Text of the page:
So even with a low advertised rate, the extra fees could mean you're paying an effective interest rate of 3.00% or more every year.
By law, every lender has to display their advertised rates along with the comparison rate, so you know what to expect.
The entire market was not considered in selecting the above products. Rather, a cut-down portion of the market has been considered which includes retail products from at least the big four banks, the top 10 customer-owned institutions and Australia’s larger non-banks:
- The big four banks are: ANZ, CBA, NAB and Westpac
- The top 10 customer-owned Institutions are the ten largest mutual banks, credit unions and building societies in Australia, ranked by assets under management in November 2019. They are (in descending order): Credit Union Australia, Newcastle Permanent, Heritage Bank, Peoples’ Choice Credit Union, Teachers Mutual Bank, Greater Bank, IMB Bank, Beyond Bank, Bank Australia and P&N Bank.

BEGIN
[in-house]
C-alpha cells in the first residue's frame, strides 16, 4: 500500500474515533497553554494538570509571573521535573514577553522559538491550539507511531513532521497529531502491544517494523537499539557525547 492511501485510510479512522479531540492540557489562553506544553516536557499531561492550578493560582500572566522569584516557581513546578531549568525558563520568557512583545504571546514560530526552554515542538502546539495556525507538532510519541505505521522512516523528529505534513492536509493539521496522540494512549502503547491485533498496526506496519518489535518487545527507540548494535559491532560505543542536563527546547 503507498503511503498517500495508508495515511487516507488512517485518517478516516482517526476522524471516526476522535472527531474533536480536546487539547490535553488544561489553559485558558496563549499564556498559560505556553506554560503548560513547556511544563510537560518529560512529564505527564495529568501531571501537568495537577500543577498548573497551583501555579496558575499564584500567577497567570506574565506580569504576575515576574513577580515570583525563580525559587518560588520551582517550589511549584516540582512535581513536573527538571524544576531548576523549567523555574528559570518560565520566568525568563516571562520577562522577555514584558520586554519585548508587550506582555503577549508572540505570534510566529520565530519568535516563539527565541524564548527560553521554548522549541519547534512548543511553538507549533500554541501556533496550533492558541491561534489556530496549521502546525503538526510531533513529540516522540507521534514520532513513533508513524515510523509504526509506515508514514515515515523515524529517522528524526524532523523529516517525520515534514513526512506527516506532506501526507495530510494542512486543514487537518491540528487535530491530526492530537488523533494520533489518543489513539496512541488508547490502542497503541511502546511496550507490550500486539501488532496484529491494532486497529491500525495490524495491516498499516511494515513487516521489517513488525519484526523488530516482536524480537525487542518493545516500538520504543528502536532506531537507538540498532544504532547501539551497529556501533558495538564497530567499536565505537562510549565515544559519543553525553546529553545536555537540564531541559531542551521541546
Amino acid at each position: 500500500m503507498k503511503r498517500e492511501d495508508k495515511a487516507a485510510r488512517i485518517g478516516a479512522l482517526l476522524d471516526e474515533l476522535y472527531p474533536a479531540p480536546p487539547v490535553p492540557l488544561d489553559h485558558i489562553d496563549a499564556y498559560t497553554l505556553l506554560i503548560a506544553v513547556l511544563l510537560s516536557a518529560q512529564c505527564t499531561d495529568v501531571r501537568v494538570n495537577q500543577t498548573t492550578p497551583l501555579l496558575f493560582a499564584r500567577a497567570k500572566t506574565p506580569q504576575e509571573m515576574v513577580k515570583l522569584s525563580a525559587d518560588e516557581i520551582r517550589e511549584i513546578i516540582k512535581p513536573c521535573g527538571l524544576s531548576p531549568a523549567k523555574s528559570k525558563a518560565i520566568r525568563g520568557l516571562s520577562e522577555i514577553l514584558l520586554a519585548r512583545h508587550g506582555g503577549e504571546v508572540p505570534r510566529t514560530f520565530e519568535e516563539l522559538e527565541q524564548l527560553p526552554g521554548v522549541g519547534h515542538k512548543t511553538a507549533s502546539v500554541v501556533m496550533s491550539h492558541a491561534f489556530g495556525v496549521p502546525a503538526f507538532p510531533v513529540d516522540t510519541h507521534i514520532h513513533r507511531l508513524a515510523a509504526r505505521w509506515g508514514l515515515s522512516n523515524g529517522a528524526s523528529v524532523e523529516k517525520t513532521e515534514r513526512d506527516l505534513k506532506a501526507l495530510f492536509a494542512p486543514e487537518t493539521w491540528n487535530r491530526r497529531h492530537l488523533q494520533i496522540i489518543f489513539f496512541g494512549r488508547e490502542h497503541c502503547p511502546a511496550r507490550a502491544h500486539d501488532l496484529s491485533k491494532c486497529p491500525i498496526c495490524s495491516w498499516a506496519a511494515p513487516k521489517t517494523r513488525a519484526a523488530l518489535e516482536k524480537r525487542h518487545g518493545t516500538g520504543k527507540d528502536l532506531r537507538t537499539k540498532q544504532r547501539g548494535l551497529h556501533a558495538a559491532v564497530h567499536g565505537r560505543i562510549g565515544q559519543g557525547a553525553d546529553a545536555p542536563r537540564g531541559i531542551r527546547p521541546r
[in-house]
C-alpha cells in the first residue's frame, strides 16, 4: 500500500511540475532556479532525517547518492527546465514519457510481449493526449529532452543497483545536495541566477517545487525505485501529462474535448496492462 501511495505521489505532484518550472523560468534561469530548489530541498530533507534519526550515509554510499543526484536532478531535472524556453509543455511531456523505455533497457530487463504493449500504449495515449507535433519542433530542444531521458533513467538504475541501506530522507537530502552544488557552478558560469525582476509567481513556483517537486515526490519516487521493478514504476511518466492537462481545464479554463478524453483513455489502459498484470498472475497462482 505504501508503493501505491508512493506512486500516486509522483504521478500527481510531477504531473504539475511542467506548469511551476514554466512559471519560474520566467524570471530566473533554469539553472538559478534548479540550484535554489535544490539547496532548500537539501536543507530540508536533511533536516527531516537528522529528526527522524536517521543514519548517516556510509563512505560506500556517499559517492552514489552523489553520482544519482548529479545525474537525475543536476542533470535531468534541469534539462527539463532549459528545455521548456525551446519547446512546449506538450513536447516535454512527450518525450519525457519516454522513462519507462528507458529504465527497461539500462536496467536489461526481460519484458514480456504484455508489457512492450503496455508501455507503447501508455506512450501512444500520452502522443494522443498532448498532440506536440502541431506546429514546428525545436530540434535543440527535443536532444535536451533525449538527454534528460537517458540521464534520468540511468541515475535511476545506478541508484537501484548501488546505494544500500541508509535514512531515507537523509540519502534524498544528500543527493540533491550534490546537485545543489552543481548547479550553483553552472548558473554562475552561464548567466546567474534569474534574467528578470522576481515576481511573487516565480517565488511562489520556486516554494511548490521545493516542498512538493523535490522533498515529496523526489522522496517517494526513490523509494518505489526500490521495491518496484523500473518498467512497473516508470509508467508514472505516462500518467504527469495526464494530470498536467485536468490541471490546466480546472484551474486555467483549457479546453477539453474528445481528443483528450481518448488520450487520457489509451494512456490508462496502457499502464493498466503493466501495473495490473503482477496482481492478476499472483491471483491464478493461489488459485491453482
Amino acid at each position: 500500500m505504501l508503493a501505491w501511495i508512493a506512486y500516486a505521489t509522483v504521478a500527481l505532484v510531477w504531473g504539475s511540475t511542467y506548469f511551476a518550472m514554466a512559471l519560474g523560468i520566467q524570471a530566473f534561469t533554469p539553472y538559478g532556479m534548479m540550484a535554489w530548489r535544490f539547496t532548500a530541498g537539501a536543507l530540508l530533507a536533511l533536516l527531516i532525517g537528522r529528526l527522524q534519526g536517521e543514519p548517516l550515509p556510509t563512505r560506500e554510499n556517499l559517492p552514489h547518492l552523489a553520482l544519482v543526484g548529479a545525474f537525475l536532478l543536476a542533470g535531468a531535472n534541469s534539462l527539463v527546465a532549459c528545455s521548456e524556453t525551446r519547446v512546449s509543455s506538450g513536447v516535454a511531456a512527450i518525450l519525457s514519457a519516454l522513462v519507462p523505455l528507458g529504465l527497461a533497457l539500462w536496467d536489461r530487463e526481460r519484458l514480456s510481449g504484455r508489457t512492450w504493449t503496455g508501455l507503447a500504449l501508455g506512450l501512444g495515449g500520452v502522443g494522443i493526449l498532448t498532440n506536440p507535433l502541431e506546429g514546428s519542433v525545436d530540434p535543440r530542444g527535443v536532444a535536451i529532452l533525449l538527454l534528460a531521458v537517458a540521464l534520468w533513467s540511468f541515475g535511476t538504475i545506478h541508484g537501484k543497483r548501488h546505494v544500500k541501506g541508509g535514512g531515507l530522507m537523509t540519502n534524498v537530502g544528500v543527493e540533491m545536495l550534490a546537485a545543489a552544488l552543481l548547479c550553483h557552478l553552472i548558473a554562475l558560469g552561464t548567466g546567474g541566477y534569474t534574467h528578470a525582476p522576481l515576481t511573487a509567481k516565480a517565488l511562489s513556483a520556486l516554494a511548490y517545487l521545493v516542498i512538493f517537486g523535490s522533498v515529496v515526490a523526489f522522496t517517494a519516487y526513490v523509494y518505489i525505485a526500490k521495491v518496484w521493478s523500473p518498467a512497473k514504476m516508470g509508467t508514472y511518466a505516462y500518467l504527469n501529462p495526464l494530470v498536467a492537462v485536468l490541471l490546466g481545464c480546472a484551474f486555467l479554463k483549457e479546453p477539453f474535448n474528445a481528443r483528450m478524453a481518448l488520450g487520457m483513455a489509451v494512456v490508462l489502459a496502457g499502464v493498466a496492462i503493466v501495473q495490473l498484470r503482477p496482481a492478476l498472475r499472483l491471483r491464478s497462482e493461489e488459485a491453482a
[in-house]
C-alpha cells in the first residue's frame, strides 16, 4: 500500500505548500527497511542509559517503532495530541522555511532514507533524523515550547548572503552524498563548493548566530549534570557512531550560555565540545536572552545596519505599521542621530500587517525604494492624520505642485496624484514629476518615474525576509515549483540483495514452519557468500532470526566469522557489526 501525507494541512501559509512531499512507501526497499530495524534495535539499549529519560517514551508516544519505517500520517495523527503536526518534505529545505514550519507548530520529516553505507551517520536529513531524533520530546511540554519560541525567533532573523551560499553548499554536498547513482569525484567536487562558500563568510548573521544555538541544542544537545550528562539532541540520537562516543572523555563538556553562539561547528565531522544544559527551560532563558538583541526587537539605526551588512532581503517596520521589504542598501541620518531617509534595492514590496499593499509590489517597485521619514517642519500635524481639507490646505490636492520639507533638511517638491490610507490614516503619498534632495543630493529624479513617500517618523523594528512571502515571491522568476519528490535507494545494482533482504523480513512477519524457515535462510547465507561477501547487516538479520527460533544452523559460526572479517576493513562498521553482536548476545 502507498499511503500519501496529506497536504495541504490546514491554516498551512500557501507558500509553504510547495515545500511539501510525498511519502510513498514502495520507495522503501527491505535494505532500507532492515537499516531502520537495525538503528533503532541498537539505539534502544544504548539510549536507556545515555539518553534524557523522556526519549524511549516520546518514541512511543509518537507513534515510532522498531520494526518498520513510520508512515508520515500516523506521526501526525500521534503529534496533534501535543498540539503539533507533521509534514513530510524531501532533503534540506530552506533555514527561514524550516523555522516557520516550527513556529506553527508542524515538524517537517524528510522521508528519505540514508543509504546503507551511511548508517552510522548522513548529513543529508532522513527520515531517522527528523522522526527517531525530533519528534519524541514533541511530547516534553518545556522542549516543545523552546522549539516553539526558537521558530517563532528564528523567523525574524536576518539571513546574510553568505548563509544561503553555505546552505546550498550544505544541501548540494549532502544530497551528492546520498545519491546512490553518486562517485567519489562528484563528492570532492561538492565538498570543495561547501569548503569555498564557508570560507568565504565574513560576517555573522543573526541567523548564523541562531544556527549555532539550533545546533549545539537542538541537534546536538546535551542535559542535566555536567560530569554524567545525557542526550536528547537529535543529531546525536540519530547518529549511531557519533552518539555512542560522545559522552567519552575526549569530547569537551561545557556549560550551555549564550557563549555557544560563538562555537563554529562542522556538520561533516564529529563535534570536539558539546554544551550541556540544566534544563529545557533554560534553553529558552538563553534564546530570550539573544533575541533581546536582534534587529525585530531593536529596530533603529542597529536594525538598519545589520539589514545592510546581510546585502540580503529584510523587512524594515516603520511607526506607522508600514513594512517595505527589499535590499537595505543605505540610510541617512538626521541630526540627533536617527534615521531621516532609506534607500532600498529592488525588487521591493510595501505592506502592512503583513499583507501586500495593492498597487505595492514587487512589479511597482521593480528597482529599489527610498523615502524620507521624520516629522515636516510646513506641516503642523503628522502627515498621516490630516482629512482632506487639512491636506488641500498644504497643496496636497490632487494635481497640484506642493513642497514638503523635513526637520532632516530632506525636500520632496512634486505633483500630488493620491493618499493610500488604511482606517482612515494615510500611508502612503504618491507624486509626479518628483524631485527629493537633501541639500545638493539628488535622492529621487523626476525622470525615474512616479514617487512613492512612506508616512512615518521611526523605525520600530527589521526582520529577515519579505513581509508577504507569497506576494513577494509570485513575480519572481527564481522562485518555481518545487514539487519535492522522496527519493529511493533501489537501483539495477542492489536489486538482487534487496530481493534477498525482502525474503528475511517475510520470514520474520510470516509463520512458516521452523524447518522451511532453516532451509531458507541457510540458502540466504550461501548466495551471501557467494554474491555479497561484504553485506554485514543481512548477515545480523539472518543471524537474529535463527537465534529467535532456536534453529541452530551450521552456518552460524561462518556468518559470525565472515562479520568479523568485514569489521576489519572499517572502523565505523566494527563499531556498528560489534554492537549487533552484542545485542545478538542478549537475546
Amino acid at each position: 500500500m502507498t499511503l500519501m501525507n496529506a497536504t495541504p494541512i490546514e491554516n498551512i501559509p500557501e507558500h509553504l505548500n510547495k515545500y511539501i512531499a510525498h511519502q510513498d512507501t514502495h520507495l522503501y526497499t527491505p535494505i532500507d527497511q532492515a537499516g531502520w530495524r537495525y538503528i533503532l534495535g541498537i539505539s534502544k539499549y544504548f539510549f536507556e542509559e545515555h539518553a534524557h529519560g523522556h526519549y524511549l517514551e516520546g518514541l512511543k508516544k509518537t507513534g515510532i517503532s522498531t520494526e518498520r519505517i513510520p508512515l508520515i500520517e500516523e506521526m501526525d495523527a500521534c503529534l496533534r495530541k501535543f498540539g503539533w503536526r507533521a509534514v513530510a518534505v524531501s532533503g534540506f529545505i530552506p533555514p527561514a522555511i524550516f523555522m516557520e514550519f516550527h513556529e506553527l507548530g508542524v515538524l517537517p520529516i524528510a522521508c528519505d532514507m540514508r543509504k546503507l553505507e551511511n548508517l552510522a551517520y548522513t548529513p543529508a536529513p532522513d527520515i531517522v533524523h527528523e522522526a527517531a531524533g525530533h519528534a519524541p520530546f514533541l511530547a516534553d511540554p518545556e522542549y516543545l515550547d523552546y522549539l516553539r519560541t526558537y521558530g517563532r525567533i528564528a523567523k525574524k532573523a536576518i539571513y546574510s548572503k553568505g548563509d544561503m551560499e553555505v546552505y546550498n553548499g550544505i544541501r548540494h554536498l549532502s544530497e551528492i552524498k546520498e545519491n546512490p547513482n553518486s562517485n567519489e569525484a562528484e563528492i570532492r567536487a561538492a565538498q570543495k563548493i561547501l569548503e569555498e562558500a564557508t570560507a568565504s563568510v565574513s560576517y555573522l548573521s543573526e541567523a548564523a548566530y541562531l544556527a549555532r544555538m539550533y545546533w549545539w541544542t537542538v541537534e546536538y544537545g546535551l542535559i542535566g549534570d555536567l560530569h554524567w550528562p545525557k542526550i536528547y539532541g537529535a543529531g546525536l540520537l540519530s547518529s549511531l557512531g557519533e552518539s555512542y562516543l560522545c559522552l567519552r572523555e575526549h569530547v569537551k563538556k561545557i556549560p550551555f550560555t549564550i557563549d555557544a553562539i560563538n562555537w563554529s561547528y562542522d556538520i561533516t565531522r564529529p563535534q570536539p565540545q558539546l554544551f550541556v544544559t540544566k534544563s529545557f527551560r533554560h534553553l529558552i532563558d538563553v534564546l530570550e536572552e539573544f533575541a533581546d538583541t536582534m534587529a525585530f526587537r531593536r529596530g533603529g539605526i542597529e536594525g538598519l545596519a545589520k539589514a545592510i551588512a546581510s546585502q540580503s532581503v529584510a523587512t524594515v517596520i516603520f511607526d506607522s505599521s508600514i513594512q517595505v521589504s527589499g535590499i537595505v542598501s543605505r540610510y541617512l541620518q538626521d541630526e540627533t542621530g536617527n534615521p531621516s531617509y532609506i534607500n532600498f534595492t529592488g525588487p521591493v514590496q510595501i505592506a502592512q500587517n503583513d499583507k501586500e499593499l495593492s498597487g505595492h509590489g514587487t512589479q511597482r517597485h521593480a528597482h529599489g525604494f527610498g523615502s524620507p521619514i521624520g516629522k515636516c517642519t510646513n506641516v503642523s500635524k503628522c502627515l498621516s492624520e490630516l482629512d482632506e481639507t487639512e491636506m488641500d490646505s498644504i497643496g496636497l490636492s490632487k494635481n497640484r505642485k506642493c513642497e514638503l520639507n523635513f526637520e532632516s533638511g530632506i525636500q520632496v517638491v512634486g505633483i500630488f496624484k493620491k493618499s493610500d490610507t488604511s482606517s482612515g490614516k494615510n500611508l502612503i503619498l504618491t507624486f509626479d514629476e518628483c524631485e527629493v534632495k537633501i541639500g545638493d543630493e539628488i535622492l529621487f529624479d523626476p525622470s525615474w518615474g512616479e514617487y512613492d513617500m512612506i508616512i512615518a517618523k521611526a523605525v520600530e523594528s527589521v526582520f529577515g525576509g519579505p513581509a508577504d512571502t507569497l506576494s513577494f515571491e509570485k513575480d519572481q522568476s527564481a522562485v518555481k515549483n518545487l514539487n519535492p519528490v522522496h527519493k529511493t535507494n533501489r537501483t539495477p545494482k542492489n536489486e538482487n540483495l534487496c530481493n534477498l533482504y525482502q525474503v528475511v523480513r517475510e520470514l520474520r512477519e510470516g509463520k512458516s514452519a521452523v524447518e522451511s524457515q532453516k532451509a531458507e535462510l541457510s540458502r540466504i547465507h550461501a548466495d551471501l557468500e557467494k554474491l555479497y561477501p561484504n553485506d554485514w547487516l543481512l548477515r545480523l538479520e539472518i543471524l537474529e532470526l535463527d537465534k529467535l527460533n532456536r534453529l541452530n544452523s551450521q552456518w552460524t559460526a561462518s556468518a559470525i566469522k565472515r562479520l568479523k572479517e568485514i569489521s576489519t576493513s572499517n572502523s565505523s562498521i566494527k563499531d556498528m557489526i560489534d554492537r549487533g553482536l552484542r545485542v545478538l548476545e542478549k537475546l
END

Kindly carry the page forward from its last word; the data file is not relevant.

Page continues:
- The larger non-bank lenders are those who (in 2020) has more than $9 billion in Australian funded loans and advances. These groups are: Resimac, Pepper, Liberty and Firstmac.
Some providers' products may not be available in all states. To be considered, the product and rate must be clearly published on the product provider's web site.
In the interests of full disclosure, Savings.com.au, Performance Drive and Loans.com.au are part of the Firstmac Group. To read about how Savings.com.au manages potential conflicts of interest, along with how we get paid, please click through onto the web site links.
*The Comparison rate is based on a $150,000 loan over 25 years. Warning: this comparison rate is true only for this example and may not include all fees and charges. Different terms, fees or other loan amounts might result in a different comparison rate.
- What is the difference between segregated and unsegregated SMSFs?
- Many people withdrawing super early don't understand the long-term consequences
- Queensland eviction ban ends today; the only state to not extend
- Investment housing credit declines $2.3 billion in August
- Don't forget: Health insurance premiums are rising tomorrow